We had a fantastic May meeting with around 24 members and 5 first timers. After sharing and connecting for the hour and a half meeting, we met up at our usual bar to decompress and talk some more. We are so thankful for everyone who showed up and below is a short recap of some things we talked about.
In one group, we had a number of first timers and second timers, so we starting sharing all the forces in our life that brought us together that night. A few shared that they were going through a pivotal moment in life where stuttering felt relentless and all other efforts felt futile. Others shared how they wanted to meet other people who stutter and share stories and listen to experiences. Whatever the reason, we all agreed that we were all present in this moment and here to ask and receive support from people who just get it.
Stuttering at Work
One member opened up about his recent experiences with avoiding stuttering at work. He posed a simple, yet loaded question to a room: how do you confidently say what you want to say when you stutter? Body language was brought up, from having good posture to eye contact, and the saying “fake it till you make it” resonated with everyone in the room. We all generally agreed that we are our own toughest critics when it comes to stuttering. Many people often don’t care and yet we put so much pressure on ourselves to speak and come across a certain way that we sacrifice our sanity, comfort, and words. However on the flip side, we also talked about how there needs to be a balance. Even though it is completely valid to reclaim power of how we control our emotions and perception, the fact is our spontaneous internal reactions are important to us and we can always leave more room, self-compassion, and patience for us when dealing with stuttering.
Another group discussed brought up that when we most want to make a good impression on someone and not stutter, we tend to be more likely to stutter, and to stutter more. For example, some of us want to not stutter around co-workers, which leads us to stutter more around co-workers. Telling our co-workers and bosses that we stutter can feel liberating.
Speech Therapy and Meditation
Another group talked about how a lot of us had speech therapy when we were young that consisted entirely of the therapist telling us to practice making certain sounds or saying certain words. We noted how unhelpful and hurtful this therapy was; and in retrospect, how unsurprising it was that it was unhelpful, given that most of these therapists had little to no actual training in or understanding of stuttering. On the other hand, some of us more recently have had really helpful speech therapists, or psychotherapists, or speech coaches who were helpful, so we discussed that too. The bad speech therapy we had was misguided in part because we “know” how to say the words. Our inability to say certain words seems to be situational, happening randomly to a certain degree, but also more likely to arise in certain situations than in others.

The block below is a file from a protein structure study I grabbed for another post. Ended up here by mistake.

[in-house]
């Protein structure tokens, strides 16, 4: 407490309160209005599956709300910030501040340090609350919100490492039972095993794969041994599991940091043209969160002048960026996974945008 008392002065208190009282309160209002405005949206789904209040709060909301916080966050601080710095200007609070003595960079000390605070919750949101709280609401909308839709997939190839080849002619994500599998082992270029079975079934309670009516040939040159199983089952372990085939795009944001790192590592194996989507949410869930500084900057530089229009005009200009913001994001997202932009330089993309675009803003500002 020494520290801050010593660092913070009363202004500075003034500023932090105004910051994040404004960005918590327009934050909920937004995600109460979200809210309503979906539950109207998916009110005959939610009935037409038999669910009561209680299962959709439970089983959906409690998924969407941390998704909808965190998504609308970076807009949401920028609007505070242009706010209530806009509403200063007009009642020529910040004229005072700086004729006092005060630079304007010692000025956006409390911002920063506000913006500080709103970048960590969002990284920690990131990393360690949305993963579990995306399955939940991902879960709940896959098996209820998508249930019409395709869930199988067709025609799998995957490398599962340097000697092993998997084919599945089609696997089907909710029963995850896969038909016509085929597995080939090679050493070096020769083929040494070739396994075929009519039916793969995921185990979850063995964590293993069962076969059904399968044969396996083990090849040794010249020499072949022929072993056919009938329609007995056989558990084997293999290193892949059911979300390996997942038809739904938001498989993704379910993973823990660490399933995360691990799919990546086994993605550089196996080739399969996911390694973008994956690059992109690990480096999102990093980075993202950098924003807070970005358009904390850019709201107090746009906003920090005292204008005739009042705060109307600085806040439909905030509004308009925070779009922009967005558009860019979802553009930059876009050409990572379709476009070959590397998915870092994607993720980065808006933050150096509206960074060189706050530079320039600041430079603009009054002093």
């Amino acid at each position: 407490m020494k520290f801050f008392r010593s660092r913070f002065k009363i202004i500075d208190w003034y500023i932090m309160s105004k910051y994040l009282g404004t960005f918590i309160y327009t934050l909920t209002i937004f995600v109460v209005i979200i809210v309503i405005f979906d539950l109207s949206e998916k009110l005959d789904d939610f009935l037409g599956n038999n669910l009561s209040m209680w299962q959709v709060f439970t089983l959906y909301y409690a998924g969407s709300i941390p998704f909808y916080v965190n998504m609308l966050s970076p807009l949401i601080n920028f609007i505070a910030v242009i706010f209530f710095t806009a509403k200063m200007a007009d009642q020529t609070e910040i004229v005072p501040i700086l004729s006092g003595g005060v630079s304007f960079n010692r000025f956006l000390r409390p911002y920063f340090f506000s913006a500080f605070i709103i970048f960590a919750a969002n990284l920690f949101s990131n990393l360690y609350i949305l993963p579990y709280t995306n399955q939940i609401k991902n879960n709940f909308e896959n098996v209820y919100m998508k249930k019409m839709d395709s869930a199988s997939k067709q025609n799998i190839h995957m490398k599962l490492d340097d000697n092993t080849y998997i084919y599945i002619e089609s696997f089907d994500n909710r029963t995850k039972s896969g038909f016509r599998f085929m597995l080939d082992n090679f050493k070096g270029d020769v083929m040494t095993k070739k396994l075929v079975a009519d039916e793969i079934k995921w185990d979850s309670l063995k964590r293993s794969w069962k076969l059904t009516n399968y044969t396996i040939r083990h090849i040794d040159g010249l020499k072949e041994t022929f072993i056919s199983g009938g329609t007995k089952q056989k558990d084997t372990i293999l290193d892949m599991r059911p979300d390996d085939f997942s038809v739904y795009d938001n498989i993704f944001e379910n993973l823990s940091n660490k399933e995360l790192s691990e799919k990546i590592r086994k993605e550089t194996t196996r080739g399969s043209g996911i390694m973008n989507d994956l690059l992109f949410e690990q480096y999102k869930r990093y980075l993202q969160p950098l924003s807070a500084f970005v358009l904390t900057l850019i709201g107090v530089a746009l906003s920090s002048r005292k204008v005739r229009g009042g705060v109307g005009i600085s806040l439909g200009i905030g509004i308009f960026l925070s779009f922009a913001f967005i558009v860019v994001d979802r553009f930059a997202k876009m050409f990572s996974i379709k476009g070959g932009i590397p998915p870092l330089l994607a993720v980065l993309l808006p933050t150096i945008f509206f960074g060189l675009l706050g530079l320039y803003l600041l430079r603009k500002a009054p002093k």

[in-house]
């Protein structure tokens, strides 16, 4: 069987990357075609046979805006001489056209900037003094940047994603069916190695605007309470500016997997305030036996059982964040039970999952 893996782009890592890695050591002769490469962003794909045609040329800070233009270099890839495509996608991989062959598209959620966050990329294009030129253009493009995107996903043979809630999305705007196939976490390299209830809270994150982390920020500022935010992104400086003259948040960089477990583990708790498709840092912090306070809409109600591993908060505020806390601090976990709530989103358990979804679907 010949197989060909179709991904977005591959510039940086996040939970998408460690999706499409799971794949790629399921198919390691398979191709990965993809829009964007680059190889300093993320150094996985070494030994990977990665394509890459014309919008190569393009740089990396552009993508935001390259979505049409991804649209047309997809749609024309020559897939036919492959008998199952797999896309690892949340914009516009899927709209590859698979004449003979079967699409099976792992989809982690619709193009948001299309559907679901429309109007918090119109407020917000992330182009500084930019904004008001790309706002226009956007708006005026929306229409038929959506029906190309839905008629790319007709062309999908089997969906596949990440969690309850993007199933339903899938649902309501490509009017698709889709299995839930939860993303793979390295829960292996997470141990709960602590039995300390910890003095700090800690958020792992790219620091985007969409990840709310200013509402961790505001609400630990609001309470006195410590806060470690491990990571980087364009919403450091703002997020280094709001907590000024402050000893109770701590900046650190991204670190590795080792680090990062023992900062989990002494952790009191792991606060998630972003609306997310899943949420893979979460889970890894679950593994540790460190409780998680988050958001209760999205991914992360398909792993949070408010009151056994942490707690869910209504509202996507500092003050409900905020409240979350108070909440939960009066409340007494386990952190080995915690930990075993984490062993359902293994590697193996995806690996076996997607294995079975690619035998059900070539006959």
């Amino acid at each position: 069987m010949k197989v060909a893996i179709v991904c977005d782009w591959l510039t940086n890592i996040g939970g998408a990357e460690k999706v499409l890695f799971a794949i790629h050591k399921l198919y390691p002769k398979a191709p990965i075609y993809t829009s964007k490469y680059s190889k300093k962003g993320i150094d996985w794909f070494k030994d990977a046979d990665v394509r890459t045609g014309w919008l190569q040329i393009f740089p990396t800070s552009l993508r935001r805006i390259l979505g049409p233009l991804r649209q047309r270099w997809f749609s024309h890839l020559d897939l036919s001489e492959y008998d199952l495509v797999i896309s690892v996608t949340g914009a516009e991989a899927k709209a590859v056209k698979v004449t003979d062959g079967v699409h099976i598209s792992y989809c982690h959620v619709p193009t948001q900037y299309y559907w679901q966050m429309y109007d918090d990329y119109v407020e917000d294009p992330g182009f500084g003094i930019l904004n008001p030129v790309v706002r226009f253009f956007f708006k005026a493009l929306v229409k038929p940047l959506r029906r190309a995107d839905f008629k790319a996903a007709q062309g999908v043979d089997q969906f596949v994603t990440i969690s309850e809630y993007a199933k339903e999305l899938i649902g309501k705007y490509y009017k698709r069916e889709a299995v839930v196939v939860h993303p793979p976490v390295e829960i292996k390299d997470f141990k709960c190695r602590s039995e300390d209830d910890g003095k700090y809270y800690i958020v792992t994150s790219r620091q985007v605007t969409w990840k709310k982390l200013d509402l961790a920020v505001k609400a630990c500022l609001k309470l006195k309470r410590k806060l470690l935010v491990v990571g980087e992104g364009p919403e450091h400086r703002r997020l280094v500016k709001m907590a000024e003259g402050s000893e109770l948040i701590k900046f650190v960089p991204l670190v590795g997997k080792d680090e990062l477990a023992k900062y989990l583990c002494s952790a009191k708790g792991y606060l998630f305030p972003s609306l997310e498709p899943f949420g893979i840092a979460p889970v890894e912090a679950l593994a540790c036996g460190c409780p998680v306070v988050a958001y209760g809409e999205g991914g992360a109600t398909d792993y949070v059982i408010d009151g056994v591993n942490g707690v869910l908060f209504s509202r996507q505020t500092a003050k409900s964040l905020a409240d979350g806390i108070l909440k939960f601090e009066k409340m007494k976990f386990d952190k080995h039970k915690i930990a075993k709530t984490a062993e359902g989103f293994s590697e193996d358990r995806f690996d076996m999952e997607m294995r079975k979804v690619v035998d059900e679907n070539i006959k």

The power of meditation and guided imagery techniques was brought up in one group. Someone expressed that it can feel relaxing to focus intensely on an imagined scene of talking to people and not stuttering. Someone else, agreeing that meditation is powerful, and inspired by the idea of Metta meditation, suggested a different focus. What if instead we concentrated on the image and feeling of stuttering, and imagined the feeling of being loved by our audience and ourselves in that moment? Mentally rehearsing kindness toward ourselves when we are alone and calm can make it easier to feel acceptance of our speech later during a real stuttering moment. Shifting our goal from not stuttering to acceptance of our speech can feel so good.
Barbecue This Weekend in Prospect Park – Sunday, June 3
Join us for a fun afternoon of barbecue and sun in Prospect Park this Sunday from 2-5 pm! We will be posting more information on our Facebook page here the next few days. If you have any questions in the meantime, please don’t hesitate to reach out.
National Stuttering Association Conference – July 4th Weekend
Our annual National Stuttering Association Conference held July 4th weekend is coming up very soon! If you haven’t booked your hotel room and signed up for the weekend of awesomeness, now’s the time! Check out all details and make your reservations here: https://westutter.org/.
Next Brooklyn Meeting Reminder – Monday, June 11
If you’re looking to attend an additional meeting every month, come and join the Brooklyn group at Brooklyn YWCA (30 Third Ave) the second Monday of every month. Their next next meeting will be on Monday, June 11 from 7:30pm-9pm.
Next Manhattan Meeting Reminder – Monday, June 18
Our next meeting will be held on Monday, June 18, 7:30pm–9pm at A.R.T./New York, located at 520 Eighth Avenue, between 36th and 37th Streets. Security in the lobby will ask to take a picture and look at ID. Say you are going to the third floor, or to A.R.T./New York. Take the elevators on the left to the third floor, and then look at the whiteboard to find out which room we’re meeting in. Check out all the details here!